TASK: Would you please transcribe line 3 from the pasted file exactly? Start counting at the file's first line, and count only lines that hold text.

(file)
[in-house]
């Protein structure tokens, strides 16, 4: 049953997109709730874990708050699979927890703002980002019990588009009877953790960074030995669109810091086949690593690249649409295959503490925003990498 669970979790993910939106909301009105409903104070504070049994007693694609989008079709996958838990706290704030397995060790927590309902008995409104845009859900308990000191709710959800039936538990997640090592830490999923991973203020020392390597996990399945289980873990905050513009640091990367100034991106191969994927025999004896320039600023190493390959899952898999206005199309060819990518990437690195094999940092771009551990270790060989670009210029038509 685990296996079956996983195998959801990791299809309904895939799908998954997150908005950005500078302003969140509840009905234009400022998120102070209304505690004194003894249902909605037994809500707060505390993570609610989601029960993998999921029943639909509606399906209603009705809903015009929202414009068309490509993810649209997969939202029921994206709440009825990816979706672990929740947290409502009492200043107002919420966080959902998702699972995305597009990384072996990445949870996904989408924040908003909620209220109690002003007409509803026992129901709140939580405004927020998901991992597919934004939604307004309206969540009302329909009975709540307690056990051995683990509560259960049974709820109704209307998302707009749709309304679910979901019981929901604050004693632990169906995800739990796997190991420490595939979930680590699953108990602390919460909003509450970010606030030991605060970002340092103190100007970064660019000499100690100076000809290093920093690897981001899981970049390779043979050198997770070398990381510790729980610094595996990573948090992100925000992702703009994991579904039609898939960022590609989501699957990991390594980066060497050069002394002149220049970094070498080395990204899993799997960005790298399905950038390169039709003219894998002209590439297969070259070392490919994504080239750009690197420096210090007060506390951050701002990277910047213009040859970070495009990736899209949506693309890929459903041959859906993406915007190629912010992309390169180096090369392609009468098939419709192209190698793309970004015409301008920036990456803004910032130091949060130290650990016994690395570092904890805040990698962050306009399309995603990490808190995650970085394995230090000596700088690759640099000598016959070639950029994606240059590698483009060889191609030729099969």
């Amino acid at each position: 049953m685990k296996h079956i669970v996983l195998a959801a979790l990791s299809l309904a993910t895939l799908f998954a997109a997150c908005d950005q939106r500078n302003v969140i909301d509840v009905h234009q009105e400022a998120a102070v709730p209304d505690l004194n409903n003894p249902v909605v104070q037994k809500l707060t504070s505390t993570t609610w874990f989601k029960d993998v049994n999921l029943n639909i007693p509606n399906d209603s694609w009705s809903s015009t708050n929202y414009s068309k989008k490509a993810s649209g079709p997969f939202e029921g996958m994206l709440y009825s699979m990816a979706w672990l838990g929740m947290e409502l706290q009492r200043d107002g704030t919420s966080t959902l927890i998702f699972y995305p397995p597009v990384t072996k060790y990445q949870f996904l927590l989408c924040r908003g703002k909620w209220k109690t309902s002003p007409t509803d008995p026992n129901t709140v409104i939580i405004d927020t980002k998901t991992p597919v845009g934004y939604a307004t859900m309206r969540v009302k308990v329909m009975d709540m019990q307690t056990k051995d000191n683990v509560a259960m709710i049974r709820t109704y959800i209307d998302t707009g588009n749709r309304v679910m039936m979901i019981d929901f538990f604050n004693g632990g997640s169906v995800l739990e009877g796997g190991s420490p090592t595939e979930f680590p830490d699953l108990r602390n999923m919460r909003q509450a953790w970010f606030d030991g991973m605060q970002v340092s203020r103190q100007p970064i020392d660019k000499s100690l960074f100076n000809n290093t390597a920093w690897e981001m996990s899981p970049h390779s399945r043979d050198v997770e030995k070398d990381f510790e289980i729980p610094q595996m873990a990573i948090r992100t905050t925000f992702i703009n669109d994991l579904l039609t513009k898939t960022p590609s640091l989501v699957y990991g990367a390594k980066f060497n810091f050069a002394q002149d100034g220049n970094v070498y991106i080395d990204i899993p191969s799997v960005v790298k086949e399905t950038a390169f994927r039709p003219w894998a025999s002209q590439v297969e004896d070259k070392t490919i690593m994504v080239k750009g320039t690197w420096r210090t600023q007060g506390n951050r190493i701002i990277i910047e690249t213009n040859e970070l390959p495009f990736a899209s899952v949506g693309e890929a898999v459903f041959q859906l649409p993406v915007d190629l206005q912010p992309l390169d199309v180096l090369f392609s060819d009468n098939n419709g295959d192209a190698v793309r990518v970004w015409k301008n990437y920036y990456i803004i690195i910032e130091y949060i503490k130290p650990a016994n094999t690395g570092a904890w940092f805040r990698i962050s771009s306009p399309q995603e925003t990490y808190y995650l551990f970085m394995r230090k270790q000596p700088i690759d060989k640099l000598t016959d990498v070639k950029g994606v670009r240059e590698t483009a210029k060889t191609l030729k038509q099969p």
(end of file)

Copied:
């Amino acid at each position: 049953m685990k296996h079956i669970v996983l195998a959801a979790l990791s299809l309904a993910t895939l799908f998954a997109a997150c908005d950005q939106r500078n302003v969140i909301d509840v009905h234009q009105e400022a998120a102070v709730p209304d505690l004194n409903n003894p249902v909605v104070q037994k809500l707060t504070s505390t993570t609610w874990f989601k029960d993998v049994n999921l029943n639909i007693p509606n399906d209603s694609w009705s809903s015009t708050n929202y414009s068309k989008k490509a993810s649209g079709p997969f939202e029921g996958m994206l709440y009825s699979m990816a979706w672990l838990g929740m947290e409502l706290q009492r200043d107002g704030t919420s966080t959902l927890i998702f699972y995305p397995p597009v990384t072996k060790y990445q949870f996904l927590l989408c924040r908003g703002k909620w209220k109690t309902s002003p007409t509803d008995p026992n129901t709140v409104i939580i405004d927020t980002k998901t991992p597919v845009g934004y939604a307004t859900m309206r969540v009302k308990v329909m009975d709540m019990q307690t056990k051995d000191n683990v509560a259960m709710i049974r709820t109704y959800i209307d998302t707009g588009n749709r309304v679910m039936m979901i019981d929901f538990f604050n004693g632990g997640s169906v995800l739990e009877g796997g190991s420490p090592t595939e979930f680590p830490d699953l108990r602390n999923m919460r909003q509450a953790w970010f606030d030991g991973m605060q970002v340092s203020r103190q100007p970064i020392d660019k000499s100690l960074f100076n000809n290093t390597a920093w690897e981001m996990s899981p970049h390779s399945r043979d050198v997770e030995k070398d990381f510790e289980i729980p610094q595996m873990a990573i948090r992100t905050t925000f992702i703009n669109d994991l579904l039609t513009k898939t960022p590609s640091l989501v699957y990991g990367a390594k980066f060497n810091f050069a002394q002149d100034g220049n970094v070498y991106i080395d990204i899993p191969s799997v960005v790298k086949e399905t950038a390169f994927r039709p003219w894998a025999s002209q590439v297969e004896d070259k070392t490919i690593m994504v080239k750009g320039t690197w420096r210090t600023q007060g506390n951050r190493i701002i990277i910047e690249t213009n040859e970070l390959p495009f990736a899209s899952v949506g693309e890929a898999v459903f041959q859906l649409p993406v915007d190629l206005q912010p992309l390169d199309v180096l090369f392609s060819d009468n098939n419709g295959d192209a190698v793309r990518v970004w015409k301008n990437y920036y990456i803004i690195i910032e130091y949060i503490k130290p650990a016994n094999t690395g570092a904890w940092f805040r990698i962050s771009s306009p399309q995603e925003t990490y808190y995650l551990f970085m394995r230090k270790q000596p700088i690759d060989k640099l000598t016959d990498v070639k950029g994606v670009r240059e590698t483009a210029k060889t191609l030729k038509q099969p």